Built With Blockchains

Preston Brown

29 days ago by prestonbrown

With BSV being really the first blockchain technology I have ever had “developer” level experience with, I’m going to caveat this entry with my limited knowledge of the developer experience on other platforms. There are many pros and cons to BSV and I’d like to relate my experience. As a traditional software engineer, I spend most of my time writing full-stack services with both “traditional/legacy” architectures like REST with Spring Boot and Angular, and more bleeding edge stacks like GraphQL, React with Hooks, and Kafka.

BSV, unlike other blockchains with very high gas fees, is one of the easiest platforms to jump in and start testing things live on-chain. This makes it awesome to test out potential use cases with relative ease, and without having to throw a bunch of your money into a pit that might not see a return on investment. This also means whatever you build will not be hampered by gas fees, and people are more willing to try out what you’ve built as a test run, without feeling like they’ve overcommitted.

One of the troubles we ran into when building our very first private iteration of BitSurf was the unreliability of blockchain indexing services like Bitbus. Don’t get me wrong, Bitbus is free, and is easy to use, so my criticism is with that in mind. But if you take a look at the Atlantis Slack channel, there are constant issues with indexing and 500 errors that make Bitbus a huge question mark when it comes to using it in your tech stack. This meant that we eventually shifted to relying mostly on Twetch’s GraphQL server, but even then we deal with unreliability issues related to server changes, documentation related to encrypted posts, or expired image CDN addresses.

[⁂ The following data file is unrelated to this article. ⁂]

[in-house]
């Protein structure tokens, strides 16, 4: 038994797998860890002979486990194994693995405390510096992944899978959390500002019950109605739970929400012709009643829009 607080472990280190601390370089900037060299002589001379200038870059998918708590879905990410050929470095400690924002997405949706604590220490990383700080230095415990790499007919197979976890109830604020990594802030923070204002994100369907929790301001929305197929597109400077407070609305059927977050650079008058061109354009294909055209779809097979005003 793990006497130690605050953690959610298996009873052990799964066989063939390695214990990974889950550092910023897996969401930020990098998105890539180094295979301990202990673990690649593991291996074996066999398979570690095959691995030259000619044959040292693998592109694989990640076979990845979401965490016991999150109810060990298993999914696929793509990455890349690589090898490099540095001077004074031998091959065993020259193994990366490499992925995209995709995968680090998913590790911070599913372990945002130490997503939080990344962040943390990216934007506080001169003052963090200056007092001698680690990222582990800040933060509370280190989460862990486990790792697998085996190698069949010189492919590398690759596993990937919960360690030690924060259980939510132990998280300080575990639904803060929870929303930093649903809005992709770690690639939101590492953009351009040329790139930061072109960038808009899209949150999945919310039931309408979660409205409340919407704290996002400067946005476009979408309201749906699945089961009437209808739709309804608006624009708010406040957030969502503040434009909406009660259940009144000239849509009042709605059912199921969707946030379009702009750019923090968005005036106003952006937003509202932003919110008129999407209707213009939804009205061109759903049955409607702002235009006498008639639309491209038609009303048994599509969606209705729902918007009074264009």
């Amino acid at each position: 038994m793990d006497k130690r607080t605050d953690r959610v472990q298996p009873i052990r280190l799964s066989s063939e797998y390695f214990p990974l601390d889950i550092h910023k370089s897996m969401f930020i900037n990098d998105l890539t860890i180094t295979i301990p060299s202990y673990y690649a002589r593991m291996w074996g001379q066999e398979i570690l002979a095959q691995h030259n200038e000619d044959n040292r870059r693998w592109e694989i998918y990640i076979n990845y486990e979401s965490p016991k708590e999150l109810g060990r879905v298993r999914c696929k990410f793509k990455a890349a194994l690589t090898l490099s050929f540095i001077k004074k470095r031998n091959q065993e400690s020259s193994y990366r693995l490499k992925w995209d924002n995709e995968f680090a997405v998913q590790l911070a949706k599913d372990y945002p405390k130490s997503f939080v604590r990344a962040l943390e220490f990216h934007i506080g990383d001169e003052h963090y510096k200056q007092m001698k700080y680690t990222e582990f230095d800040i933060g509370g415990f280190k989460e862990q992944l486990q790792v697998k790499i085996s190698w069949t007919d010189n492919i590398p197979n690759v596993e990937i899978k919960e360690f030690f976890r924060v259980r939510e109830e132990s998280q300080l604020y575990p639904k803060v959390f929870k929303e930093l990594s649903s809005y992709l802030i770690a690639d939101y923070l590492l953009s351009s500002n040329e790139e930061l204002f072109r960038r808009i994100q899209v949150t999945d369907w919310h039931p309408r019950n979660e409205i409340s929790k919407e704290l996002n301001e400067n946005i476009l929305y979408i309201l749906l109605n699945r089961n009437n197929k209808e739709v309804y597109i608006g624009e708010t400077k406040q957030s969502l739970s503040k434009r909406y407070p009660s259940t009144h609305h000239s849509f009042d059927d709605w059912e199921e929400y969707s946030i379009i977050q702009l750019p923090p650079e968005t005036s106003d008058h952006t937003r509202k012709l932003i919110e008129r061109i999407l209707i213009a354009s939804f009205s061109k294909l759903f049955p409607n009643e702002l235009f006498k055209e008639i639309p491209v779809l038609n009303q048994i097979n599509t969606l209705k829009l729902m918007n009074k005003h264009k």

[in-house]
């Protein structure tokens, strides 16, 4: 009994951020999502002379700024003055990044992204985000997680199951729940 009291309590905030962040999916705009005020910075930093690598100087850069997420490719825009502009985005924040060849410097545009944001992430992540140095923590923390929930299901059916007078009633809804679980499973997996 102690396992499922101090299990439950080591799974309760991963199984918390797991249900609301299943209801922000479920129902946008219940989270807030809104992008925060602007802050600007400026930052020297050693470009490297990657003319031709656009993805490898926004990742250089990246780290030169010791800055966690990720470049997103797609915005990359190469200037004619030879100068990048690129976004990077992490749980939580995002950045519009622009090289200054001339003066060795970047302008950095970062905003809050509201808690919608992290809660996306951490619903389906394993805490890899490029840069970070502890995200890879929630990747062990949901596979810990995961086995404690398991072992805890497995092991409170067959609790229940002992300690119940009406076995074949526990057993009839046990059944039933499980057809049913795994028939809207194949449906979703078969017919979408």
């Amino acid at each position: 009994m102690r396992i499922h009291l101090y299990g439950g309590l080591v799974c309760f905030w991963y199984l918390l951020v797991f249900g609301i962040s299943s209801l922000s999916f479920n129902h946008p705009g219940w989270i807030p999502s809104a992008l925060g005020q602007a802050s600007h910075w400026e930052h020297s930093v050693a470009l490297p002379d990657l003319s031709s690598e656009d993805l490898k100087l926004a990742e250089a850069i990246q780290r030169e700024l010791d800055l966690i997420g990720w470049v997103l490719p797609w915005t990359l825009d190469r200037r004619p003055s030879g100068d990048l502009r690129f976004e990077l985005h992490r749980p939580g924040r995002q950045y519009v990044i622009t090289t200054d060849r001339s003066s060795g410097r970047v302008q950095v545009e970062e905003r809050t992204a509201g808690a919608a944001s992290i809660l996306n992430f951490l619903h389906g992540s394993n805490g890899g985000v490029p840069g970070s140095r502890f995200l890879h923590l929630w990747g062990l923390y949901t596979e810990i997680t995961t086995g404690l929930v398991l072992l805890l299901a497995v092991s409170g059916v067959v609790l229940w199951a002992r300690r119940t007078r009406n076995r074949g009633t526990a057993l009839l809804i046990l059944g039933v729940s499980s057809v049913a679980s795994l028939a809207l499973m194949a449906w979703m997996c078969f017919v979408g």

Another key issue we ran into was finding the best way to unify wallet access, without having to build a custom integration for every new wallet. We ended up using Twetch Pay which was a good first-iteration service. Later on, we discovered Paypresto, which is a great service we plan to integrate. Not only is the service easy to implement and use, but a significant portion of the brand has my name in it :). But even Paypresto has the same issues dealing with custom integrations as evidenced by the removal of Moneybutton. This is another level of inconsistency between service providers that creates uncertainty for businesses.

I know saying this is kind of taboo, as developers in this space are largely expected to help augment functionality and base services layer (largely through open source contributions), but I am not that interested in building low layer blockchain technology. I’d much prefer to consume libraries and services that already do these things, and build new products on top of that. For that reason, I am really excited to see Brenton Gunning’s announcement for the new Run Connect API. Run’s documentation makes it super easy to get started building cool stuff, and the introduction of a unified API reduces a lot of the concerns about working with a symphony of different (maybe competing) dependencies. I know that my attitude can seem selfish, but really my interest is in creating entirely new things using platforms like BSV, and if companies are busy reinventing the wheel on things like data caching and indexing, utxo management, and wallet unification, we will create dependency quicksand for emergent businesses.